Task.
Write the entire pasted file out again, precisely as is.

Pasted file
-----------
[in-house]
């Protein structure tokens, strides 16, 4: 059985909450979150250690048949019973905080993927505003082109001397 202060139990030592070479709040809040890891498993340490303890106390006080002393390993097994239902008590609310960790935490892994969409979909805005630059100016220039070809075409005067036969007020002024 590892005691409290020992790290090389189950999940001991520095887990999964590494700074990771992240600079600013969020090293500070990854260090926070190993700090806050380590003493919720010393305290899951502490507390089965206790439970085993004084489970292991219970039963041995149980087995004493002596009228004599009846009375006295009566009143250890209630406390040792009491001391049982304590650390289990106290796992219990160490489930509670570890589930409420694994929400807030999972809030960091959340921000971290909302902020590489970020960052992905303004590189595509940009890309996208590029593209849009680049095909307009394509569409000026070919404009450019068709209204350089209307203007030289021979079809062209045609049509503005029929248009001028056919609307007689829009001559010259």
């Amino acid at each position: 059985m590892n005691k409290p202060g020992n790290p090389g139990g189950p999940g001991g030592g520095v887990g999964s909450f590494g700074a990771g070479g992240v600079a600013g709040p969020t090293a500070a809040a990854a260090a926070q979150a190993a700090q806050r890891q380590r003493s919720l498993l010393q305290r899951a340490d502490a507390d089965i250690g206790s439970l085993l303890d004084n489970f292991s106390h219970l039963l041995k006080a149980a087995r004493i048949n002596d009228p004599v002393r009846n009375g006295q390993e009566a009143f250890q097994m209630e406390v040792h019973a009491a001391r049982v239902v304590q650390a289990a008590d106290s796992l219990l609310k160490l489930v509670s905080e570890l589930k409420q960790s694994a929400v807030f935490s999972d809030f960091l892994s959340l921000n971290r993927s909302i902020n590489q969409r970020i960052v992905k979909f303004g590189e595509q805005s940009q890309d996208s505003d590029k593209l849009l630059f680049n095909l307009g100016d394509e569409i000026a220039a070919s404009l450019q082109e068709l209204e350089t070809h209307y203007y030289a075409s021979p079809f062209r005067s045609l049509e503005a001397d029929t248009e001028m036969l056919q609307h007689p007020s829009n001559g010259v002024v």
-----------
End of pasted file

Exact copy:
[in-house]
């Protein structure tokens, strides 16, 4: 059985909450979150250690048949019973905080993927505003082109001397 202060139990030592070479709040809040890891498993340490303890106390006080002393390993097994239902008590609310960790935490892994969409979909805005630059100016220039070809075409005067036969007020002024 590892005691409290020992790290090389189950999940001991520095887990999964590494700074990771992240600079600013969020090293500070990854260090926070190993700090806050380590003493919720010393305290899951502490507390089965206790439970085993004084489970292991219970039963041995149980087995004493002596009228004599009846009375006295009566009143250890209630406390040792009491001391049982304590650390289990106290796992219990160490489930509670570890589930409420694994929400807030999972809030960091959340921000971290909302902020590489970020960052992905303004590189595509940009890309996208590029593209849009680049095909307009394509569409000026070919404009450019068709209204350089209307203007030289021979079809062209045609049509503005029929248009001028056919609307007689829009001559010259």
């Amino acid at each position: 059985m590892n005691k409290p202060g020992n790290p090389g139990g189950p999940g001991g030592g520095v887990g999964s909450f590494g700074a990771g070479g992240v600079a600013g709040p969020t090293a500070a809040a990854a260090a926070q979150a190993a700090q806050r890891q380590r003493s919720l498993l010393q305290r899951a340490d502490a507390d089965i250690g206790s439970l085993l303890d004084n489970f292991s106390h219970l039963l041995k006080a149980a087995r004493i048949n002596d009228p004599v002393r009846n009375g006295q390993e009566a009143f250890q097994m209630e406390v040792h019973a009491a001391r049982v239902v304590q650390a289990a008590d106290s796992l219990l609310k160490l489930v509670s905080e570890l589930k409420q960790s694994a929400v807030f935490s999972d809030f960091l892994s959340l921000n971290r993927s909302i902020n590489q969409r970020i960052v992905k979909f303004g590189e595509q805005s940009q890309d996208s505003d590029k593209l849009l630059f680049n095909l307009g100016d394509e569409i000026a220039a070919s404009l450019q082109e068709l209204e350089t070809h209307y203007y030289a075409s021979p079809f062209r005067s045609l049509e503005a001397d029929t248009e001028m036969l056919q609307h007689p007020s829009n001559g010259v002024v």